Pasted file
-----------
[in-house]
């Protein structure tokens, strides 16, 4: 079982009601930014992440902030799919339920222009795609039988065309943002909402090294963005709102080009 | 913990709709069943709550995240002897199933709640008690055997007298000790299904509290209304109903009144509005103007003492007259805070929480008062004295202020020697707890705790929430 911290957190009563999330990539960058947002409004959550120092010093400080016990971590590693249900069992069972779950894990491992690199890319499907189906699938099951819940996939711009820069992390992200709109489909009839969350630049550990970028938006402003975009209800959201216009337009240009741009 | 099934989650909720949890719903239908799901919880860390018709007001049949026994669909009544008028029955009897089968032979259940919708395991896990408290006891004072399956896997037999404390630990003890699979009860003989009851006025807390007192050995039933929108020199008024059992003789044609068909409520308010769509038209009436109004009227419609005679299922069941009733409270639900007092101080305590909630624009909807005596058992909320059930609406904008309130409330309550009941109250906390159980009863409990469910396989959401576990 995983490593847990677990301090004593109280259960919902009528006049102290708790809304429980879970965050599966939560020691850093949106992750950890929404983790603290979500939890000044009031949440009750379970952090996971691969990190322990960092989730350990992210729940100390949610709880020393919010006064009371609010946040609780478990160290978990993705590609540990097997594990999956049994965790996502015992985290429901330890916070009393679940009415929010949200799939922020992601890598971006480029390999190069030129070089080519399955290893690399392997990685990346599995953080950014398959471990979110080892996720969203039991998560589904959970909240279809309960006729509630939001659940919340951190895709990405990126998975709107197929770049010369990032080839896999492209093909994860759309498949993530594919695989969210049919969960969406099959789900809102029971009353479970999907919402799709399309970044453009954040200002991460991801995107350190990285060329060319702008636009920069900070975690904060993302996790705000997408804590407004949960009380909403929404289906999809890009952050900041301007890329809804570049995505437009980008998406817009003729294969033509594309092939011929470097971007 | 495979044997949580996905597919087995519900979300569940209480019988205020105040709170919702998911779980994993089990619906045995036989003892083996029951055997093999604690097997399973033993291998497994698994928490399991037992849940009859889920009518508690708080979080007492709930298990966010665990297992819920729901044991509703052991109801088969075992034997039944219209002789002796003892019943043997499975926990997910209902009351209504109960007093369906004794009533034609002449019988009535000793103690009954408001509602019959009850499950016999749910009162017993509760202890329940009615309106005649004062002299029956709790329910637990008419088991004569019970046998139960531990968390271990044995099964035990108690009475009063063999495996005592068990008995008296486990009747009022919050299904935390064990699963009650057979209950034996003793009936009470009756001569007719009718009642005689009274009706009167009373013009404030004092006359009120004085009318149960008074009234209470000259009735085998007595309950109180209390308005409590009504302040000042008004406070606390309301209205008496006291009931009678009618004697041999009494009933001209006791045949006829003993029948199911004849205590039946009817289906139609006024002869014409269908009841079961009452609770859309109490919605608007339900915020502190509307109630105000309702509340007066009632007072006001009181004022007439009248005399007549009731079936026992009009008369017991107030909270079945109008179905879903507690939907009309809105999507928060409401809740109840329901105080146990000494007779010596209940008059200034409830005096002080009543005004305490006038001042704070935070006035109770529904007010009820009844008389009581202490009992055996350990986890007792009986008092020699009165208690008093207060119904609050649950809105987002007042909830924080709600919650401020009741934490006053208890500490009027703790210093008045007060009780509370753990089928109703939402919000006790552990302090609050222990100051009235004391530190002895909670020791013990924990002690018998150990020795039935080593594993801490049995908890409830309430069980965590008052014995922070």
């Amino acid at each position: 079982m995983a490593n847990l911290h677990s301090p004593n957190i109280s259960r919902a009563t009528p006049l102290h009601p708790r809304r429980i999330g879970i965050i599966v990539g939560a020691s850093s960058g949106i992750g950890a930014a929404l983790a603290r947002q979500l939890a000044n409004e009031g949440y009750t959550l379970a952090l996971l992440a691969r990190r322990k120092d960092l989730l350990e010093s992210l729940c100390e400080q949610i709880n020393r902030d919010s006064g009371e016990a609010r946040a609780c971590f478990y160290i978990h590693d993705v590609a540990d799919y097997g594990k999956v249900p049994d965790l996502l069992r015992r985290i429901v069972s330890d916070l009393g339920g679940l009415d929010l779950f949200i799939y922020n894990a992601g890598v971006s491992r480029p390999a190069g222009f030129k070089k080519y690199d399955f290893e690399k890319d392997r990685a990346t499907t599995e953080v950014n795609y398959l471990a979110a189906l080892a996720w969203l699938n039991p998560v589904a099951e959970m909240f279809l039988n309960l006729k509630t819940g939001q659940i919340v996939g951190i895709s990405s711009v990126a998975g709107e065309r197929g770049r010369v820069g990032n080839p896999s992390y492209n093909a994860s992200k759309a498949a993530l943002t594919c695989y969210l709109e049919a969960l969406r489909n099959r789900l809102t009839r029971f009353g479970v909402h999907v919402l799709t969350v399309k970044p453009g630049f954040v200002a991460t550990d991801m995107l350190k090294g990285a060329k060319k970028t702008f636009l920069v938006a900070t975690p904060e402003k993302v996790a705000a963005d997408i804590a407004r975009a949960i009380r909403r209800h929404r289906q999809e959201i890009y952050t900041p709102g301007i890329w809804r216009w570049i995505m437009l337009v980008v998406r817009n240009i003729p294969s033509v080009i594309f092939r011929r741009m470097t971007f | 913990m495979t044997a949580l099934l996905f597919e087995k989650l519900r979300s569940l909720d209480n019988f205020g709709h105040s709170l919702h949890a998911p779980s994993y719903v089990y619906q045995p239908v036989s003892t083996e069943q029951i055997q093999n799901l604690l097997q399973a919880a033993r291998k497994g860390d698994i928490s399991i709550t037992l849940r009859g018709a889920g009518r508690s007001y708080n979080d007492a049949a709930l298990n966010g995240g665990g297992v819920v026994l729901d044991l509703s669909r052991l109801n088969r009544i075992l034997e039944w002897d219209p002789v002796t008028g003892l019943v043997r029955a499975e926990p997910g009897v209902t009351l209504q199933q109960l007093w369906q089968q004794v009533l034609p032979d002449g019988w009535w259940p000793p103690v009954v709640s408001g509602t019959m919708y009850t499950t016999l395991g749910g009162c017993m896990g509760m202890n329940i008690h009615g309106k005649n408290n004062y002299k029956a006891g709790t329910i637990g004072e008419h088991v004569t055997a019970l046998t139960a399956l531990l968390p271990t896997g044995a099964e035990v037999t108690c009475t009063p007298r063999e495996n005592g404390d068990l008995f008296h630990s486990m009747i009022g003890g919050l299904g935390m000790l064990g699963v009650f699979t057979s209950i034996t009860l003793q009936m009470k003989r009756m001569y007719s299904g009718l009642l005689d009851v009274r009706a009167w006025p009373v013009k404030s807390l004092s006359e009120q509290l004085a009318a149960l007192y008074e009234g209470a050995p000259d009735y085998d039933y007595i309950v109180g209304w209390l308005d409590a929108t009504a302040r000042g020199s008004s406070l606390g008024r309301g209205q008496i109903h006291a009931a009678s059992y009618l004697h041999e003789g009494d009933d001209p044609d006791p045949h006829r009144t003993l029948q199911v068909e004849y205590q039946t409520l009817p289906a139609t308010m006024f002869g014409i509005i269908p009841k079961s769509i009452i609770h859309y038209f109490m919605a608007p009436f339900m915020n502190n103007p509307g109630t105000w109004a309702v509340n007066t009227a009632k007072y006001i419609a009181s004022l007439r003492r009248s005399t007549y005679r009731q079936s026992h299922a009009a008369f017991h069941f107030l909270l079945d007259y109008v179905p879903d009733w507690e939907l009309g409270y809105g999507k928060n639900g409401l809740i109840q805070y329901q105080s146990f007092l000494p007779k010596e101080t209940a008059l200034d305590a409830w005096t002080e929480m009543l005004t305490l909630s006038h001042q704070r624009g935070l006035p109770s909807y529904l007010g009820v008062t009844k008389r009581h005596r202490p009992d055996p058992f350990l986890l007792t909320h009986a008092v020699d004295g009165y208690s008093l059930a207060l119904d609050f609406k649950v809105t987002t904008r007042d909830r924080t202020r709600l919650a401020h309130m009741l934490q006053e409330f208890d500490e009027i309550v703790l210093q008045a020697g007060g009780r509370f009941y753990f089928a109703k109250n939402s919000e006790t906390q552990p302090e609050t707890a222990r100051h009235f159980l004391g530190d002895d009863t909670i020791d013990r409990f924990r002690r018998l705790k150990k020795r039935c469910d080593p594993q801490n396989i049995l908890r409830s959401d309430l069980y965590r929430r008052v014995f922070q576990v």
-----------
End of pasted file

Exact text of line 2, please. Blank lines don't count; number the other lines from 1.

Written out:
């Protein structure tokens, strides 16, 4: 079982009601930014992440902030799919339920222009795609039988065309943002909402090294963005709102080009 | 913990709709069943709550995240002897199933709640008690055997007298000790299904509290209304109903009144509005103007003492007259805070929480008062004295202020020697707890705790929430 911290957190009563999330990539960058947002409004959550120092010093400080016990971590590693249900069992069972779950894990491992690199890319499907189906699938099951819940996939711009820069992390992200709109489909009839969350630049550990970028938006402003975009209800959201216009337009240009741009 | 099934989650909720949890719903239908799901919880860390018709007001049949026994669909009544008028029955009897089968032979259940919708395991896990408290006891004072399956896997037999404390630990003890699979009860003989009851006025807390007192050995039933929108020199008024059992003789044609068909409520308010769509038209009436109004009227419609005679299922069941009733409270639900007092101080305590909630624009909807005596058992909320059930609406904008309130409330309550009941109250906390159980009863409990469910396989959401576990 995983490593847990677990301090004593109280259960919902009528006049102290708790809304429980879970965050599966939560020691850093949106992750950890929404983790603290979500939890000044009031949440009750379970952090996971691969990190322990960092989730350990992210729940100390949610709880020393919010006064009371609010946040609780478990160290978990993705590609540990097997594990999956049994965790996502015992985290429901330890916070009393679940009415929010949200799939922020992601890598971006480029390999190069030129070089080519399955290893690399392997990685990346599995953080950014398959471990979110080892996720969203039991998560589904959970909240279809309960006729509630939001659940919340951190895709990405990126998975709107197929770049010369990032080839896999492209093909994860759309498949993530594919695989969210049919969960969406099959789900809102029971009353479970999907919402799709399309970044453009954040200002991460991801995107350190990285060329060319702008636009920069900070975690904060993302996790705000997408804590407004949960009380909403929404289906999809890009952050900041301007890329809804570049995505437009980008998406817009003729294969033509594309092939011929470097971007 | 495979044997949580996905597919087995519900979300569940209480019988205020105040709170919702998911779980994993089990619906045995036989003892083996029951055997093999604690097997399973033993291998497994698994928490399991037992849940009859889920009518508690708080979080007492709930298990966010665990297992819920729901044991509703052991109801088969075992034997039944219209002789002796003892019943043997499975926990997910209902009351209504109960007093369906004794009533034609002449019988009535000793103690009954408001509602019959009850499950016999749910009162017993509760202890329940009615309106005649004062002299029956709790329910637990008419088991004569019970046998139960531990968390271990044995099964035990108690009475009063063999495996005592068990008995008296486990009747009022919050299904935390064990699963009650057979209950034996003793009936009470009756001569007719009718009642005689009274009706009167009373013009404030004092006359009120004085009318149960008074009234209470000259009735085998007595309950109180209390308005409590009504302040000042008004406070606390309301209205008496006291009931009678009618004697041999009494009933001209006791045949006829003993029948199911004849205590039946009817289906139609006024002869014409269908009841079961009452609770859309109490919605608007339900915020502190509307109630105000309702509340007066009632007072006001009181004022007439009248005399007549009731079936026992009009008369017991107030909270079945109008179905879903507690939907009309809105999507928060409401809740109840329901105080146990000494007779010596209940008059200034409830005096002080009543005004305490006038001042704070935070006035109770529904007010009820009844008389009581202490009992055996350990986890007792009986008092020699009165208690008093207060119904609050649950809105987002007042909830924080709600919650401020009741934490006053208890500490009027703790210093008045007060009780509370753990089928109703939402919000006790552990302090609050222990100051009235004391530190002895909670020791013990924990002690018998150990020795039935080593594993801490049995908890409830309430069980965590008052014995922070």